The Potential of Offshore Wind Energy Blog
North Carolina might one day support the east coast with offshore wind energy. The economic impact could be in the billions, with tens of thousands of related jobs.
With the second-highest offshore wind energy potential in the United States, North Carolina is well-positioned to participate in this rapidly growing global industry which offers opportunities for wind developers, manufacturers, business suppliers, and local communities. That’s why the NC Department of Commerce has made offshore wind energy development a key priority, noting the offshore wind industry’s potential to create new job opportunities while promising to protect the state’s valuable assets.
The State of North Carolina proposes developing a facility for the handling and assembly of turbines on Radio Island. The development, pending approval, is expected to bring over 10,000 industry-related jobs to the area. Local leaders say that the opportunity to attract a new industry happens once in a lifetime, and bringing in manufacturers and other businesses that support the offshore wind industry is a big deal for the area.
Carteret Community College offers specialized courses in marine engineering and vessel-related training to prepare students for numerous maritime-related industries, including the offshore wind industry. Many skills learned by students in the program are transferrable to other kinds of machinery, including those necessary to build and maintain offshore wind turbines. In addition, the college is developing a new wind curriculum that will leverage existing offerings in marine engineering and add certification courses that meet the needs of the industry. The college is well-positioned to host this new curriculum thanks to its history of training students in water-based jobs.
The Steps for Growth program in North Carolina is a workforce development initiative focused on building a clean energy workforce system. The program, begun and coordinated by North Carolina A&T, is partnering with 16 community colleges, five universities, dozens of school districts, and over a thousand clean energy industry partners to develop fast-track certification training for clean energy careers. With a $23.7 million federal grant, the program is launching training programs in the summer of 2023, including electric vehicles, solar technology, energy-efficient HVAC technology, and offshore wind pre-apprenticeship programs. The initiative aims to bring in new groups of people and demographics to set up a more reflective way of America’s population. The program leaders say that about 10,000 clean energy jobs need to be filled across North Carolina, and the Steps for Growth initiative will play a significant role in filling those needs. The training programs aim to provide a great opportunity for students to learn about clean energy careers and impact sustainability in a broad spectrum of areas.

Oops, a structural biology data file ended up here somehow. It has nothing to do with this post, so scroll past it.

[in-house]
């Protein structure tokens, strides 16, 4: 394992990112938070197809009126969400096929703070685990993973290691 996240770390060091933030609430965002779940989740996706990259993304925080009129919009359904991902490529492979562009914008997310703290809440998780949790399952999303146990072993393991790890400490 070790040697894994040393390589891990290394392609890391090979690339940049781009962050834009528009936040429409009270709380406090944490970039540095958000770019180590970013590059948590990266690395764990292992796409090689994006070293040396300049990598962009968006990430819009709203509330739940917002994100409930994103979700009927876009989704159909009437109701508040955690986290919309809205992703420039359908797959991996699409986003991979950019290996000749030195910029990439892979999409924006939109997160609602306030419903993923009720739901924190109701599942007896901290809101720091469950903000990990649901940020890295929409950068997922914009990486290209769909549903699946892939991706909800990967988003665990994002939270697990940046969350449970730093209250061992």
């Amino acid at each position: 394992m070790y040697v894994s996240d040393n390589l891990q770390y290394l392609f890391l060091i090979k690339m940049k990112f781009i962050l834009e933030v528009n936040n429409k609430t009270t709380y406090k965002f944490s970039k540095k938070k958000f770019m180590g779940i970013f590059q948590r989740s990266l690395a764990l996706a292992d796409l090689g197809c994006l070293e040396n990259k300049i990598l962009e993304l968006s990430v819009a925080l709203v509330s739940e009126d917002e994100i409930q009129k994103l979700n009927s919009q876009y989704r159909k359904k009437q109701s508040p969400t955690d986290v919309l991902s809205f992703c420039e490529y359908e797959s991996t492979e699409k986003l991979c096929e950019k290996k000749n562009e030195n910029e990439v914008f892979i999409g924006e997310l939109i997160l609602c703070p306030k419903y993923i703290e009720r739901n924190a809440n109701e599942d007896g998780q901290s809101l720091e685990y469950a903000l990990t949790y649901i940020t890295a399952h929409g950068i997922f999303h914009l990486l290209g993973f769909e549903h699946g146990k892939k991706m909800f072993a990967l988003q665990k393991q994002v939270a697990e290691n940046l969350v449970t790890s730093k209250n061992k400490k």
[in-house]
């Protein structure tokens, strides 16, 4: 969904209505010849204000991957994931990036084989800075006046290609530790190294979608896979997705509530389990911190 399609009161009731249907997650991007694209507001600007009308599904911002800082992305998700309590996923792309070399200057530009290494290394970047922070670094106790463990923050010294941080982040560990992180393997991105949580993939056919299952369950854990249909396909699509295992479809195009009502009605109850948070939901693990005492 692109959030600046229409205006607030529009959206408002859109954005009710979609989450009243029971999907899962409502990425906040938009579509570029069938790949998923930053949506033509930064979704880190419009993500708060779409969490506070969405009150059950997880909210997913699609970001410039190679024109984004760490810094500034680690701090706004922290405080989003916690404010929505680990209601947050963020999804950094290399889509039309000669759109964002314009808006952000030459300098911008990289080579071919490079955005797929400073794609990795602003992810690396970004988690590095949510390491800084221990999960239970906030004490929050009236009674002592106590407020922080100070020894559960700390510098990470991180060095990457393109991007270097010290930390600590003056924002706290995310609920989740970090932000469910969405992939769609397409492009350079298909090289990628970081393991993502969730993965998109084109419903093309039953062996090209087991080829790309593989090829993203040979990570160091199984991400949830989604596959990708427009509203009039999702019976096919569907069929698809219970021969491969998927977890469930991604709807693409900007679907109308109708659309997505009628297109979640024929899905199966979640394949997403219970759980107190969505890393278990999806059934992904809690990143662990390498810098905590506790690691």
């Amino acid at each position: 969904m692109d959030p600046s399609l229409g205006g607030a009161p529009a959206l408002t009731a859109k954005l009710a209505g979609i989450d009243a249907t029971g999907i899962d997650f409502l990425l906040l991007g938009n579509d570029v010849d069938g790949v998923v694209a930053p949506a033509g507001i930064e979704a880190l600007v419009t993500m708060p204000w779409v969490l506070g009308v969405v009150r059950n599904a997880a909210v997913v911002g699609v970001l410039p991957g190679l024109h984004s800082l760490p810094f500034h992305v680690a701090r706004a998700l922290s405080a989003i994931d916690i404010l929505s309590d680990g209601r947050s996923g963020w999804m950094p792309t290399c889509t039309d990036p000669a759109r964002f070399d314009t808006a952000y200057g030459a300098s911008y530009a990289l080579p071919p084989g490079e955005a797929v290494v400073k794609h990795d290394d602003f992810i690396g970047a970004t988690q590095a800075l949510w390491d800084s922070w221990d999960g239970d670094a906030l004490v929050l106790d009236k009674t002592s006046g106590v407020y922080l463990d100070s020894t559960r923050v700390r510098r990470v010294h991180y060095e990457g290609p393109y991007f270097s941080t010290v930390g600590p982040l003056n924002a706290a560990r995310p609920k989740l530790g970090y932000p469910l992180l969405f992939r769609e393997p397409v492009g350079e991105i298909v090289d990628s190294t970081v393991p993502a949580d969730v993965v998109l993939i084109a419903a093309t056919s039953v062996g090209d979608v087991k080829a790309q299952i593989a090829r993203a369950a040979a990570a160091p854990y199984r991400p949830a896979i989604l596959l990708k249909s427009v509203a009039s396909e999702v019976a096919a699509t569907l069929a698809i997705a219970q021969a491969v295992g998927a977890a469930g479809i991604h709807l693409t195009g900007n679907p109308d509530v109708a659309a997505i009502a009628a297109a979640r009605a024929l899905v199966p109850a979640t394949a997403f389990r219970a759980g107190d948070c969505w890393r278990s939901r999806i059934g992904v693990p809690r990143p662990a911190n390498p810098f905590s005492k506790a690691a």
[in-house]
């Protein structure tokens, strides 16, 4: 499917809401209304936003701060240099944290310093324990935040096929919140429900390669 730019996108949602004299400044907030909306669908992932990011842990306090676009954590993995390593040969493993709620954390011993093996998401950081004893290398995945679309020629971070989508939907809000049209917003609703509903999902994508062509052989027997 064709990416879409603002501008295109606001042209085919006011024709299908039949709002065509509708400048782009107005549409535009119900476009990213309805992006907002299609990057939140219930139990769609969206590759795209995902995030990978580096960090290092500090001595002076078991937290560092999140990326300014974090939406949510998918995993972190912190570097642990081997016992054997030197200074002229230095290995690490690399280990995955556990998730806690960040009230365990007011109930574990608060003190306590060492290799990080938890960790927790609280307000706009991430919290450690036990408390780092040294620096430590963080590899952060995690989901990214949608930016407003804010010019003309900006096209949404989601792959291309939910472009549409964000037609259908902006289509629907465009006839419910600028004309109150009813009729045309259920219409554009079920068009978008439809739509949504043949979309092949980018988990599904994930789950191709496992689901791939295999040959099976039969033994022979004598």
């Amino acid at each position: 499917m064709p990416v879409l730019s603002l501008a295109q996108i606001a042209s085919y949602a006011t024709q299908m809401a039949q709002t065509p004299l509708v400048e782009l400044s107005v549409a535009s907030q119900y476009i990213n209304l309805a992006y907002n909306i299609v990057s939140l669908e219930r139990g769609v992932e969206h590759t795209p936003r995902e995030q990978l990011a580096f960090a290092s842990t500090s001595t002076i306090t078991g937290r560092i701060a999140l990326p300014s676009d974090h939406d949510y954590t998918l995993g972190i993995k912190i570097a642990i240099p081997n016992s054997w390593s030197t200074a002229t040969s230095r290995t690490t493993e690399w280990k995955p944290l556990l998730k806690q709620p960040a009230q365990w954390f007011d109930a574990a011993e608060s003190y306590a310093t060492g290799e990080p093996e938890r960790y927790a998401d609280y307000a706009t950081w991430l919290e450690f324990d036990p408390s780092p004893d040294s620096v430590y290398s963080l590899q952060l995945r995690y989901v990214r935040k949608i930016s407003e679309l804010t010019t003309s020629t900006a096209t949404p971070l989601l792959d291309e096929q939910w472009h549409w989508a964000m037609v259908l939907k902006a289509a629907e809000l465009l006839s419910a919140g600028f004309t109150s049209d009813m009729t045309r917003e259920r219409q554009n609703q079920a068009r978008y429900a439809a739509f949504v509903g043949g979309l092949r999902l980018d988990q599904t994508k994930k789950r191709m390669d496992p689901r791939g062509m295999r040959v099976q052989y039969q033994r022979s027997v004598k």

Work is also being done at the middle and high school levels to prepare a pipeline of workers.
The North Carolina Task Force for Offshore Wind has been helping to bring clarity and consensus to building this new industry. In addition, a private-public partnership is conducting an environmental feasibility study for creating a facility for handling and assembly of wind turbines on Radio Island. The study is expected to be completed in 2023. To respond to this and other opportunities, the university and community college training program ensures a ready skill set for the industry. Local K-12 school systems are also preparing a worker pipeline.
Geodynamics is among the first companies to work on offshore wind projects in the state, evaluating potential feasibility sites as offshore wind farms. While surveying the sites is relatively easy, installing hundreds of wind turbines at sea will require the development of a large supply chain. This includes manufacturing parts, filling hundreds of related industry jobs, and hiring for related technical and scientific positions. The North Carolina Clean Energy Technology Center emphasizes the importance of having the workforce in place to support the multi-billion dollar industry expected to bring significant economic benefits to the state. These benefits will land in coastal regions like Morehead City, where Geodynamics is based. The Geodynamics team is also collecting data to identify the best spots in the ocean to place these turbines to minimize harm across other sectors. Specifically, the team seeks to address concerns about the impact of offshore wind farms on coastal tourism and marine life.
Local businesses and organizations are finding their role in the state’s new energy future. Meanwhile, those in the tourism and environmental organizations are working with the offshore wind energy industry to protect the interests of oceanfront property owners, fishermen, tourism, and sensitive marine ecosystems.
North Carolina might one day support the east coast with offshore wind energy. The economic impact could be in the billions, with tens of thousands of related jobs. Much of the work for building components of turbines will need to happen near the shore, creating jobs where they are greatly needed.